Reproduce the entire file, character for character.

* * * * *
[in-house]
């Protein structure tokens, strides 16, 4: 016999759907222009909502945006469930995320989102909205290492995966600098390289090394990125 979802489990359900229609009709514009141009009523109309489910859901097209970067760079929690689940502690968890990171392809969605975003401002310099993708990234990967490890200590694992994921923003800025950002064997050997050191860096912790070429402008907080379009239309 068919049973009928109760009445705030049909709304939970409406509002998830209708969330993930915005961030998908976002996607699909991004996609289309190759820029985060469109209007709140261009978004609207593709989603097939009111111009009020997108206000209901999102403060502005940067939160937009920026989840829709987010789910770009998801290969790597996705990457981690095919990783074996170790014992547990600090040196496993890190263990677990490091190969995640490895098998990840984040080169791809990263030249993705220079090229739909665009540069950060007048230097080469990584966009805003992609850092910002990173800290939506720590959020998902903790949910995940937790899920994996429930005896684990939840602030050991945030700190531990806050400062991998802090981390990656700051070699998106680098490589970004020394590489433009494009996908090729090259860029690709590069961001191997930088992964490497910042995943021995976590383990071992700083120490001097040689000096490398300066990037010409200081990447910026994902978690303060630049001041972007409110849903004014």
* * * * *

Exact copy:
[in-house]
């Protein structure tokens, strides 16, 4: 016999759907222009909502945006469930995320989102909205290492995966600098390289090394990125 979802489990359900229609009709514009141009009523109309489910859901097209970067760079929690689940502690968890990171392809969605975003401002310099993708990234990967490890200590694992994921923003800025950002064997050997050191860096912790070429402008907080379009239309 068919049973009928109760009445705030049909709304939970409406509002998830209708969330993930915005961030998908976002996607699909991004996609289309190759820029985060469109209007709140261009978004609207593709989603097939009111111009009020997108206000209901999102403060502005940067939160937009920026989840829709987010789910770009998801290969790597996705990457981690095919990783074996170790014992547990600090040196496993890190263990677990490091190969995640490895098998990840984040080169791809990263030249993705220079090229739909665009540069950060007048230097080469990584966009805003992609850092910002990173800290939506720590959020998902903790949910995940937790899920994996429930005896684990939840602030050991945030700190531990806050400062991998802090981390990656700051070699998106680098490589970004020394590489433009494009996908090729090259860029690709590069961001191997930088992964490497910042995943021995976590383990071992700083120490001097040689000096490398300066990037010409200081990447910026994902978690303060630049001041972007409110849903004014």